The latest California agriculture update from the National Agricultural Statistics Service’s Sacramento, Calif., field office:

• Weather

Weather across California at the start of the week was relatively mild for the time of year in the wake of the previous week’s cold front. Temperatures were near or slightly above normal.

As the week progressed, high pressure centered over the Four Corners region spread across California, resulting in a warming trend which lasted through Friday in the North, and into Saturday across southeastern California. On Saturday, a low pressure system moved across Northern California, bringing widespread thunderstorm activity.

Unfortunately many of these storms were dry and sparked numerous wildfires. Very little rain fell with the storms. On Sunday, temperatures cooled down considerably across the state. A cold front was approaching the northern coast bringing some rain to the far northern coastal stations on Sunday.

• Field crops

Warm temperatures helped open bolls in cotton fields. Some early planted fields received defoliation and harvest-aid applications. Other fields were treated for whitefly and aphids one last time for the season.

Alfalfa continued to be cut and baled with areas working on their sixth and seventh cuttings. Corn was cut for silage and harvested for grain.

Beans were cut in San Joaquin for drying. Cowpeas progressed toward maturity with drying pods in Tulare County.

• Fruit crops

Fig, nectarine, plum, Bartlett pear, raisin grape, table grape, wine grape, juicing grape, Gala apple, and Granny Smith apple harvests continued primarily in the San Joaquin Valley (SJV). The prune harvest was completed, while the peach, plum, and nectarine harvests continued to slow down.

The wine grape harvest continued along the North Coast as high temperatures increased sugar levels. Pomegranates continued to develop in size and color, along with light harvesting of Foothill and Early Wonderful varieties in the SJV.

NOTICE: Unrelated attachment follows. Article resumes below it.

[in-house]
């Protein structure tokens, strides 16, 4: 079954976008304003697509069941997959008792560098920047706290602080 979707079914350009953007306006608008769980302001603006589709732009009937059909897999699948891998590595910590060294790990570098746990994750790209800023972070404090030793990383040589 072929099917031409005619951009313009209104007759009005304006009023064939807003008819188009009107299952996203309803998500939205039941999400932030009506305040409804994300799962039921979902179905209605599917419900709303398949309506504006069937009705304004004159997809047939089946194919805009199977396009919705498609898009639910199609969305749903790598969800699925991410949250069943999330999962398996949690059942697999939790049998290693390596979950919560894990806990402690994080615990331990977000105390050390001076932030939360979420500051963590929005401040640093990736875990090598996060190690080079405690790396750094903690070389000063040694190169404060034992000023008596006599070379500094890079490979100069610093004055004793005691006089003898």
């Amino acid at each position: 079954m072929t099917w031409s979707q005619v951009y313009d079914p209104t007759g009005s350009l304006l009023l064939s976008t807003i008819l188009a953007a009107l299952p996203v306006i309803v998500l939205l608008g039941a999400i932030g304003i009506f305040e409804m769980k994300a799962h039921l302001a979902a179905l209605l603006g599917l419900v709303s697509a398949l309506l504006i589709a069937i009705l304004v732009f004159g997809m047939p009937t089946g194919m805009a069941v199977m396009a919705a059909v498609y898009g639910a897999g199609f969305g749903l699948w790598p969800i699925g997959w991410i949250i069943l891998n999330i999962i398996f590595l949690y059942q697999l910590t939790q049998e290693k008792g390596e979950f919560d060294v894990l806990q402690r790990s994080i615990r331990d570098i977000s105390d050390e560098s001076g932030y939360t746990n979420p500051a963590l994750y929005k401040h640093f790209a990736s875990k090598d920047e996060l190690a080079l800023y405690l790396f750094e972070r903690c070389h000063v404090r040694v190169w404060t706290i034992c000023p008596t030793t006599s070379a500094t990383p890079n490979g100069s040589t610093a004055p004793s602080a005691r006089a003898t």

The Valencia orange harvest in the SJV continued at a slower pace. Navel oranges for the upcoming season continued to develop in size. The lemon harvest continued along the central and southern coasts. Normal spraying and maintenance continued in orchards and vineyards.

• Nut crops

The almond harvest continued, though at a slower pace, in the San Joaquin and Sacramento valleys. Shaking was completed for the Nonpareil variety while some shaking continued for other varieties. Sweeping, gathering, and delivering activities continued for all varieties.

Quality looked good overall, though concerns about lower yields, likely caused by the March frost, remained.

Ground preparation and spraying continued to prepare for the upcoming walnut and pistachio harvests.

• Vegetable crops

Sutter County’s harvest of sweet corn, tomatoes, cucurbit, watermelon, cantaloupe, and other melon varieties for farmers’ markets continued.

Treatments for stinkbug, mites, and mold continued for processing tomatoes. Treatments for weeds and worms in melon fields continued. Processing tomato, melon and bean harvest continued.

In San Joaquin County, the harvest of tomatoes for processing and fresh market purposes continued. Excellent yields have been reported. Some tomato fields were being sprayed with fungicide for mold prevention.

Picking of pumpkins started and the picking of melons and bell peppers continued. Tulare County growers continued the harvest of eggplant, squash, peppers, okra, cucumbers, and tomatoes. Strawberry blocks were replanted, others were tilled and fumigated.

In Merced County basil, tomato, bell peppers, onions, honeydew, sweet potatoes, cantaloupe, and watermelon harvest continued. Radicchio planting continued. Tomatillo harvest was completed.